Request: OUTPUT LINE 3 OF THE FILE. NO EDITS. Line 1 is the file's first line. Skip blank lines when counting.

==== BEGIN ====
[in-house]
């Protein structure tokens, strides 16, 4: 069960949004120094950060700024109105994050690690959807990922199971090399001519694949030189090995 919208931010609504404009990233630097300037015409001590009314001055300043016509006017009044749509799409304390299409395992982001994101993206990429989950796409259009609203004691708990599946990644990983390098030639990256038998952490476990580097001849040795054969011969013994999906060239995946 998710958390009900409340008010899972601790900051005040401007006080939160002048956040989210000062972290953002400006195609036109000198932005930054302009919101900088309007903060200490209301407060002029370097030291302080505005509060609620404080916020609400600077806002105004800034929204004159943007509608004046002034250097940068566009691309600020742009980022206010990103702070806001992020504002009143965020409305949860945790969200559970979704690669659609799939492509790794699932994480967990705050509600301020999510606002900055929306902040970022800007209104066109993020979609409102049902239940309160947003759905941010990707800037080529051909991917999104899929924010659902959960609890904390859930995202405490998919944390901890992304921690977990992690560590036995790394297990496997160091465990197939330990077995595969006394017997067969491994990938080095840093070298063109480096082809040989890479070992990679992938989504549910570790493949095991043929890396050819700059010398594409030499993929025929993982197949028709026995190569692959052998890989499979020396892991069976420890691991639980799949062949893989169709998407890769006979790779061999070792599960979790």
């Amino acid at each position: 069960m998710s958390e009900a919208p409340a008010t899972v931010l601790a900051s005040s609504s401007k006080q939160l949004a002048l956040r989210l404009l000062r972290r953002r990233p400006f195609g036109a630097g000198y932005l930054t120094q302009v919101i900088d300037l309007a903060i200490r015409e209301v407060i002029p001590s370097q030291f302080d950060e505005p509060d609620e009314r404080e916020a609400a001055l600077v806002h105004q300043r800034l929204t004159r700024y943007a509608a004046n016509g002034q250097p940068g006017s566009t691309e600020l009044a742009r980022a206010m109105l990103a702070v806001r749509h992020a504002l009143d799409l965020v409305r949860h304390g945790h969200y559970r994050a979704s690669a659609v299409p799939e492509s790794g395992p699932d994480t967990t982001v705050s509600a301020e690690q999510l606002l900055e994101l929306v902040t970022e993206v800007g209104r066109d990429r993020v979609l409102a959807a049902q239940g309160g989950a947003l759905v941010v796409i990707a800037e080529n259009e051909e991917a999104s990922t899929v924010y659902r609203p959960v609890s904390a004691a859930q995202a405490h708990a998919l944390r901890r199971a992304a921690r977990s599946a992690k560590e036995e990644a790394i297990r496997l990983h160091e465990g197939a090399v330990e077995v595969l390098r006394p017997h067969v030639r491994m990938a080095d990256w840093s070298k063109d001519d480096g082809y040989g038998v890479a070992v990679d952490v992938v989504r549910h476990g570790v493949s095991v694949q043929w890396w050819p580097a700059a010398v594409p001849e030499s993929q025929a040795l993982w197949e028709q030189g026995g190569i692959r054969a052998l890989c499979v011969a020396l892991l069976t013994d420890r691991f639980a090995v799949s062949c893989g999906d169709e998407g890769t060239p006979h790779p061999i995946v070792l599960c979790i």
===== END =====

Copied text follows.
């Amino acid at each position: 069960m998710s958390e009900a919208p409340a008010t899972v931010l601790a900051s005040s609504s401007k006080q939160l949004a002048l956040r989210l404009l000062r972290r953002r990233p400006f195609g036109a630097g000198y932005l930054t120094q302009v919101i900088d300037l309007a903060i200490r015409e209301v407060i002029p001590s370097q030291f302080d950060e505005p509060d609620e009314r404080e916020a609400a001055l600077v806002h105004q300043r800034l929204t004159r700024y943007a509608a004046n016509g002034q250097p940068g006017s566009t691309e600020l009044a742009r980022a206010m109105l990103a702070v806001r749509h992020a504002l009143d799409l965020v409305r949860h304390g945790h969200y559970r994050a979704s690669a659609v299409p799939e492509s790794g395992p699932d994480t967990t982001v705050s509600a301020e690690q999510l606002l900055e994101l929306v902040t970022e993206v800007g209104r066109d990429r993020v979609l409102a959807a049902q239940g309160g989950a947003l759905v941010v796409i990707a800037e080529n259009e051909e991917a999104s990922t899929v924010y659902r609203p959960v609890s904390a004691a859930q995202a405490h708990a998919l944390r901890r199971a992304a921690r977990s599946a992690k560590e036995e990644a790394i297990r496997l990983h160091e465990g197939a090399v330990e077995v595969l390098r006394p017997h067969v030639r491994m990938a080095d990256w840093s070298k063109d001519d480096g082809y040989g038998v890479a070992v990679d952490v992938v989504r549910h476990g570790v493949s095991v694949q043929w890396w050819p580097a700059a010398v594409p001849e030499s993929q025929a040795l993982w197949e028709q030189g026995g190569i692959r054969a052998l890989c499979v011969a020396l892991l069976t013994d420890r691991f639980a090995v799949s062949c893989g999906d169709e998407g890769t060239p006979h790779p061999i995946v070792l599960c979790i």